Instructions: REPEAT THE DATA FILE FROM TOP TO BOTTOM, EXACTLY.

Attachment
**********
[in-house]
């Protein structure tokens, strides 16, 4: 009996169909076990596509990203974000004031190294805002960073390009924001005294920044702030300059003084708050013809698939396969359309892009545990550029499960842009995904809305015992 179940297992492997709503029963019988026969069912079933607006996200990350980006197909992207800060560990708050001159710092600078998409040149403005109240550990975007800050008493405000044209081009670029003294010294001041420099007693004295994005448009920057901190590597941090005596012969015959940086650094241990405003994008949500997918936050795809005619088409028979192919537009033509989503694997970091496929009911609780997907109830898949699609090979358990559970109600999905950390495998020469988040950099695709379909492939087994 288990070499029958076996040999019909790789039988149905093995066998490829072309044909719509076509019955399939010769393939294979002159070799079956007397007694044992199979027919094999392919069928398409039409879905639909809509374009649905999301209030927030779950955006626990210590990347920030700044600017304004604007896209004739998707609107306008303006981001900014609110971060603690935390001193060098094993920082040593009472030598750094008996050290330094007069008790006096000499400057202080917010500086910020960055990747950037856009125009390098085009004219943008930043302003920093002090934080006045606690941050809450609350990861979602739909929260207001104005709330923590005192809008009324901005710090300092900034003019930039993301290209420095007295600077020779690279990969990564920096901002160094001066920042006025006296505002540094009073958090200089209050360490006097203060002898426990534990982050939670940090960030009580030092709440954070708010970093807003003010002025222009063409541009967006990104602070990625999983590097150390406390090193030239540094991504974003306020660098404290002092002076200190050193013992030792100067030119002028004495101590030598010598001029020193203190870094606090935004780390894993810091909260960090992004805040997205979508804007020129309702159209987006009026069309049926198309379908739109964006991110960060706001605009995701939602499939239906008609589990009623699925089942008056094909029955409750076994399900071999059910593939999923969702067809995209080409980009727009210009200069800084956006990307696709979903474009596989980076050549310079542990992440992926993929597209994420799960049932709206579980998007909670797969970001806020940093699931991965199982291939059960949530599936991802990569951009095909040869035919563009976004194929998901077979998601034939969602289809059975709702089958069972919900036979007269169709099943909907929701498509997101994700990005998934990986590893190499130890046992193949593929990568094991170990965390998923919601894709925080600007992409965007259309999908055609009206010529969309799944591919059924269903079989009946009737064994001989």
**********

[in-house]
């Protein structure tokens, strides 16, 4: 009996169909076990596509990203974000004031190294805002960073390009924001005294920044702030300059003084708050013809698939396969359309892009545990550029499960842009995904809305015992 179940297992492997709503029963019988026969069912079933607006996200990350980006197909992207800060560990708050001159710092600078998409040149403005109240550990975007800050008493405000044209081009670029003294010294001041420099007693004295994005448009920057901190590597941090005596012969015959940086650094241990405003994008949500997918936050795809005619088409028979192919537009033509989503694997970091496929009911609780997907109830898949699609090979358990559970109600999905950390495998020469988040950099695709379909492939087994 288990070499029958076996040999019909790789039988149905093995066998490829072309044909719509076509019955399939010769393939294979002159070799079956007397007694044992199979027919094999392919069928398409039409879905639909809509374009649905999301209030927030779950955006626990210590990347920030700044600017304004604007896209004739998707609107306008303006981001900014609110971060603690935390001193060098094993920082040593009472030598750094008996050290330094007069008790006096000499400057202080917010500086910020960055990747950037856009125009390098085009004219943008930043302003920093002090934080006045606690941050809450609350990861979602739909929260207001104005709330923590005192809008009324901005710090300092900034003019930039993301290209420095007295600077020779690279990969990564920096901002160094001066920042006025006296505002540094009073958090200089209050360490006097203060002898426990534990982050939670940090960030009580030092709440954070708010970093807003003010002025222009063409541009967006990104602070990625999983590097150390406390090193030239540094991504974003306020660098404290002092002076200190050193013992030792100067030119002028004495101590030598010598001029020193203190870094606090935004780390894993810091909260960090992004805040997205979508804007020129309702159209987006009026069309049926198309379908739109964006991110960060706001605009995701939602499939239906008609589990009623699925089942008056094909029955409750076994399900071999059910593939999923969702067809995209080409980009727009210009200069800084956006990307696709979903474009596989980076050549310079542990992440992926993929597209994420799960049932709206579980998007909670797969970001806020940093699931991965199982291939059960949530599936991802990569951009095909040869035919563009976004194929998901077979998601034939969602289809059975709702089958069972919900036979007269169709099943909907929701498509997101994700990005998934990986590893190499130890046992193949593929990568094991170990965390998923919601894709925080600007992409965007259309999908055609009206010529969309799944591919059924269903079989009946009737064994001989």